They also claim that previous tribunal rulings have breached Article 14 of the convention, which outlaws discrimination based on religion.

Miss Ladele also believed her right to an "effective remedy" was infringed, and Mr McFarlane claimed his right to a fair trial and right to a private life in the UK were breached.

Earlier this year, the UK's equality watchdog, the Equality and Human Rights Commission, said the UK tribunals had come to the correct conclusion in the cases of Miss Ladele and Mr McFarlane.

But it conceded that the courts "may not have given sufficient weight" to Article 9.

Andrew Marsh, campaign director at religious group Christian Concern, whose sister organisation Christian Legal Centre is supporting Mrs Chaplin and Mr McFarlane, told the BBC the four could have had their beliefs respected by their employers without adversely affecting the people they serve.

"The crucial question in these cases is this: could these four individuals have been reasonably accommodated and their Christian faith respected, without detriment or damage to the rights of others - and the answer to that question is clearly yes.

"Each of them could have been reasonably accommodated without there ever being any danger of risk, significant risk to others or indeed of anyone who is entitled to a service being denied that service."

However, the National Secular Society - which campaigns against "religious privilege" - said a European court ruling in favour of the quartet would undermine UK equality law.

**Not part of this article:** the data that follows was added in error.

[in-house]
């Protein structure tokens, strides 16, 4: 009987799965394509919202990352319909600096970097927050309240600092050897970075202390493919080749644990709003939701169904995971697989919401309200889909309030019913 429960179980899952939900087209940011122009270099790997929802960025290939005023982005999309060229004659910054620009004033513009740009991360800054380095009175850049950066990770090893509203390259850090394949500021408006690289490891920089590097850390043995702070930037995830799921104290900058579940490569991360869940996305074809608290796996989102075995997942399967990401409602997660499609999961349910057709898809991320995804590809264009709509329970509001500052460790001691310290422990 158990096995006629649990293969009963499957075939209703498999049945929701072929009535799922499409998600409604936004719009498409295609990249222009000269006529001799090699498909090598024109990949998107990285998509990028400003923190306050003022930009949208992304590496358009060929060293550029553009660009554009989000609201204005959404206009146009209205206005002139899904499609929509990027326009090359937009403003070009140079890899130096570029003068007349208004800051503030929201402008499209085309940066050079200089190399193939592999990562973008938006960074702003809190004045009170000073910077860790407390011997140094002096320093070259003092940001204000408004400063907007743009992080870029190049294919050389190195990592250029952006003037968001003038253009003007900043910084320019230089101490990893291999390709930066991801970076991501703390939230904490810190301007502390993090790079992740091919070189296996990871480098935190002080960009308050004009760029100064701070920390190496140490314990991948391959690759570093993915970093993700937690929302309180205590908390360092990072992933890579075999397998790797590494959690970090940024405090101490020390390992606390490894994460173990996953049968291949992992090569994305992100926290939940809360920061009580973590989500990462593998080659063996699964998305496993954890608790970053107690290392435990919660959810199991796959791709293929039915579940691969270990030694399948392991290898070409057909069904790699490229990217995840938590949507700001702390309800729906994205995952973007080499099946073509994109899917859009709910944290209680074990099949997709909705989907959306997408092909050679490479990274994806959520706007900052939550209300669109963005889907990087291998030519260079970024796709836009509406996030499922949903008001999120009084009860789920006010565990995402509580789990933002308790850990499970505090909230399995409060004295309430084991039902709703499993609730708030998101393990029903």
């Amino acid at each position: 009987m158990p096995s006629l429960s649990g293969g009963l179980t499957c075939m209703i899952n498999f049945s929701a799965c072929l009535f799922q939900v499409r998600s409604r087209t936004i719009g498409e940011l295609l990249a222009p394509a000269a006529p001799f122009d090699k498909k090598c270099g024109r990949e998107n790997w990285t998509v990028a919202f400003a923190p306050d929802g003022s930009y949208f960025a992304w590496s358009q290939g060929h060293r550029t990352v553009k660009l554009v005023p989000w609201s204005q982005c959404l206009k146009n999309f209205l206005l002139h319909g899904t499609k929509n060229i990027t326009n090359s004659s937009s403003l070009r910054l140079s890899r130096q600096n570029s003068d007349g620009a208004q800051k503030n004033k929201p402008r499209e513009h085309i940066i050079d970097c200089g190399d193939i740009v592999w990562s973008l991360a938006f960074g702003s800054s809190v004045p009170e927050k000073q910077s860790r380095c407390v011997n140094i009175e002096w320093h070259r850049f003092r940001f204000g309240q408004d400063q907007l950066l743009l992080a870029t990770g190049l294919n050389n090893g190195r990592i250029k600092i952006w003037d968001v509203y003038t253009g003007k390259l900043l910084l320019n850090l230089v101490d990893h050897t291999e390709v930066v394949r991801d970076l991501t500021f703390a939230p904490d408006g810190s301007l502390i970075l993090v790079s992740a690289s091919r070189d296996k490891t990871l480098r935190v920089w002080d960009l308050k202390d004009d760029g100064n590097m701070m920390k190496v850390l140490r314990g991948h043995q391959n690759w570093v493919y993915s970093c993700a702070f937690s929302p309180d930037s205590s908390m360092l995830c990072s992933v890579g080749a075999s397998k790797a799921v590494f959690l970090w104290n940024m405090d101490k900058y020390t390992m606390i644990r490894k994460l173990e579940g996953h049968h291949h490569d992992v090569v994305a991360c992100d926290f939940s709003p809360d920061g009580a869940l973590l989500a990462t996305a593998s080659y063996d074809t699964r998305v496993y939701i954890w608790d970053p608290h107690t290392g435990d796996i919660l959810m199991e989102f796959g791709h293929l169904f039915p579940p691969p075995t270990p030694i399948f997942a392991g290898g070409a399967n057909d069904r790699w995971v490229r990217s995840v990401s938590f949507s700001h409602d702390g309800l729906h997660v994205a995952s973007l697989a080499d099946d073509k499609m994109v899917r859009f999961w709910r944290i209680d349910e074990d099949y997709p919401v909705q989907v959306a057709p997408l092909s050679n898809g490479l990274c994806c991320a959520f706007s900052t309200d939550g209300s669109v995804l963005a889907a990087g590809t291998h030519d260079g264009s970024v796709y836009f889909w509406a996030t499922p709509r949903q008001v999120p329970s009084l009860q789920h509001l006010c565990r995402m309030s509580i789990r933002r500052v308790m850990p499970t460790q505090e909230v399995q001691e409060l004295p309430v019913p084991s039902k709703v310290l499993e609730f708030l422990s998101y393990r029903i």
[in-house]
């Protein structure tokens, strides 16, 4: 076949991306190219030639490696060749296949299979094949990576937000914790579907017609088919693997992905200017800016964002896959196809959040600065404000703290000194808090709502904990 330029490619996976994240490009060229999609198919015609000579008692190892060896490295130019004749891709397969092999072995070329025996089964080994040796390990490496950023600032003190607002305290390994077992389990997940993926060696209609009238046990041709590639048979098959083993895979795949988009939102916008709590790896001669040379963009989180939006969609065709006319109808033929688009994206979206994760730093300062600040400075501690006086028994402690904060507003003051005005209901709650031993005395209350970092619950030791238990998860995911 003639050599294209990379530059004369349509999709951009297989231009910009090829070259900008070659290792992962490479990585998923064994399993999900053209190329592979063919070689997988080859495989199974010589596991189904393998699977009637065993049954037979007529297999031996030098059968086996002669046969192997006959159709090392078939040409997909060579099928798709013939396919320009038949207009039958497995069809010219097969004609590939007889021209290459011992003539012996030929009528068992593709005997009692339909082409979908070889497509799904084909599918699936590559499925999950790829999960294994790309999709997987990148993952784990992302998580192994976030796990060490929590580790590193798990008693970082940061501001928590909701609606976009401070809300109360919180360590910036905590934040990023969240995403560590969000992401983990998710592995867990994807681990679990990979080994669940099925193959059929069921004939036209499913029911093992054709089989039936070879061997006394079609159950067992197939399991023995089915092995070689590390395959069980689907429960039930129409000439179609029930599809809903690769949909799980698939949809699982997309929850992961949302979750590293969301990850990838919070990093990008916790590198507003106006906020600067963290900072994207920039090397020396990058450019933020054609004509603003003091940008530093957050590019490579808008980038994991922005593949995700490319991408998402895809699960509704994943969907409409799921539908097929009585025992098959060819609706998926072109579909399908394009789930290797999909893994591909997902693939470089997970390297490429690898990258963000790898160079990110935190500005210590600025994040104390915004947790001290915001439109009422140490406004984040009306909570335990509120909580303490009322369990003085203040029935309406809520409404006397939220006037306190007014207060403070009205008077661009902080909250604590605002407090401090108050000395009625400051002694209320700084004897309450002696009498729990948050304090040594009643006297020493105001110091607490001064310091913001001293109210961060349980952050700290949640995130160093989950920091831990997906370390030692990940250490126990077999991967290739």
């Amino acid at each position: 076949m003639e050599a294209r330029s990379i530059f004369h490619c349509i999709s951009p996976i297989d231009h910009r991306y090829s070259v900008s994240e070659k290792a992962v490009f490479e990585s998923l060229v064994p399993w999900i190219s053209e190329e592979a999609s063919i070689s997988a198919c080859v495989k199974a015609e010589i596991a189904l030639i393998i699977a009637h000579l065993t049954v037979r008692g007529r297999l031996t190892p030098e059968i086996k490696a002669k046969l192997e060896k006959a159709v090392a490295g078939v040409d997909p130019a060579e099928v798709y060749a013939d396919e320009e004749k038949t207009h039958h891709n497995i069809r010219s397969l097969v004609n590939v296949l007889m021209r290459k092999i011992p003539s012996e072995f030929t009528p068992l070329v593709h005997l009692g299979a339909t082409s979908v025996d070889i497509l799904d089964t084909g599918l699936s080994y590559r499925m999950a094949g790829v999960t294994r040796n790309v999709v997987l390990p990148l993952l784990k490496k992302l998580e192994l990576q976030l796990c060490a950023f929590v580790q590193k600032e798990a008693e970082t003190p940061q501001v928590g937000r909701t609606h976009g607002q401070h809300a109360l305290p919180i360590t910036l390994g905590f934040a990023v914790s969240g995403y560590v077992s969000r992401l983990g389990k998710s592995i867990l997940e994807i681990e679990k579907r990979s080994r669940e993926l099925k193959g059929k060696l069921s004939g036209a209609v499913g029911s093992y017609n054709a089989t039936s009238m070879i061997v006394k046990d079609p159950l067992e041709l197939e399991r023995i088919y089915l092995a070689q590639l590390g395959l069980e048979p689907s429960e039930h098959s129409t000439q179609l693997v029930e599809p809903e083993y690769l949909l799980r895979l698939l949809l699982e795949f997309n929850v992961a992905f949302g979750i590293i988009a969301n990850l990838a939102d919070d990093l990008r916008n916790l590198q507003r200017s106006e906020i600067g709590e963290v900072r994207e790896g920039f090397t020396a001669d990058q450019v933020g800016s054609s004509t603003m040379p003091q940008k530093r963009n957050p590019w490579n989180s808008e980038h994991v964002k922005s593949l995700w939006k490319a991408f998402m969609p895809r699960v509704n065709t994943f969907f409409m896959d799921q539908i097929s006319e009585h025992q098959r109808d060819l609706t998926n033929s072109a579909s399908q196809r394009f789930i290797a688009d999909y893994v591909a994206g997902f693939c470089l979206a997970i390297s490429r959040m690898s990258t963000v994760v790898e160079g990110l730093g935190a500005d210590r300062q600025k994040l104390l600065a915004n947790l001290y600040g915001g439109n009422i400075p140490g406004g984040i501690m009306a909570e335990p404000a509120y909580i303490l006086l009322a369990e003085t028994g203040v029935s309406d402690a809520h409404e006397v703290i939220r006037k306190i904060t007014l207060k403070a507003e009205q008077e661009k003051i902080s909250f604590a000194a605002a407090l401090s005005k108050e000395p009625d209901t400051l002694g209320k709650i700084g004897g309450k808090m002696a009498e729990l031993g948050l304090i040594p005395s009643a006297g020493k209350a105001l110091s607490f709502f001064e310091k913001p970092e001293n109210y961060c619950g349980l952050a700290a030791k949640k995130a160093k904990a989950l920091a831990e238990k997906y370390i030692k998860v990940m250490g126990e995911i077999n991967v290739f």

Society director, Keith Porteous Wood, said the group was fighting the action: "We think that if it goes the wrong way it will cause a hierarchy of right, with religion at the top, and it's going to be bad news for employers and for gay people."

 

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  • rate this
    +2

    Comment number 1048.

    I think these cases are extreme and it seems to me that under the pretence of secularism these employers are as fanatic and extreme as their religious counterpart! On the other hand I do not understand why members of the gay community want to embrace and believe in any religion or a God to that matter that condemns them from the first place, that in itself is self-defeating and hypocritical!

  • rate this
    +1

    Comment number 1047.

    I see a difference between a religious requirement, like wearing a yarmulke, a beard, or a headscarf, and wearing a religious symbol that is merely ornamental. I think the rules should bend further to accommodate behavior that is required by the religion. The problem with allowing someone serving the public to opt out of serving is sometimes, no one else is available to provide the service.

  • rate this
    0

    Comment number 1046.

    I believe that a set of guidelines as to what symbols or clothing is acceptable should be drawn up with appropriate religious/ secular participation. Employers could ban All or none of the symbols on safety grounds, but not on religious/secular grounds, equity for all.

  • rate this
    +3

    Comment number 1045.

    I love how all the racists seize the opportunity to bash Islam. Like we should thank them or something, "Oh, we'd never thought of that, thanks for telling us....."

    Idiots, this is about Christian fundamentalists not about Islamic. plenty of Islam bashing news to delight your sensibilities in the future or in the Mail etc

  • rate this
    0

    Comment number 1044.

    1037. Bill ....Or your view is not representative of the majority position.

    Faulty Assumptions lead to faulty results.

  • rate this
    -1

    Comment number 1043.

    1028
    Similar sentiments to some I made a while ago, krokidil, and interestingly I got nothing back either....come on, atheists, upset that you're not the only ones able to chuck the words 'bigot/rude/intolerant' around?

  • Comment number 1042.

    This comment was removed because the moderators found it broke the house rules. Explain.

  • rate this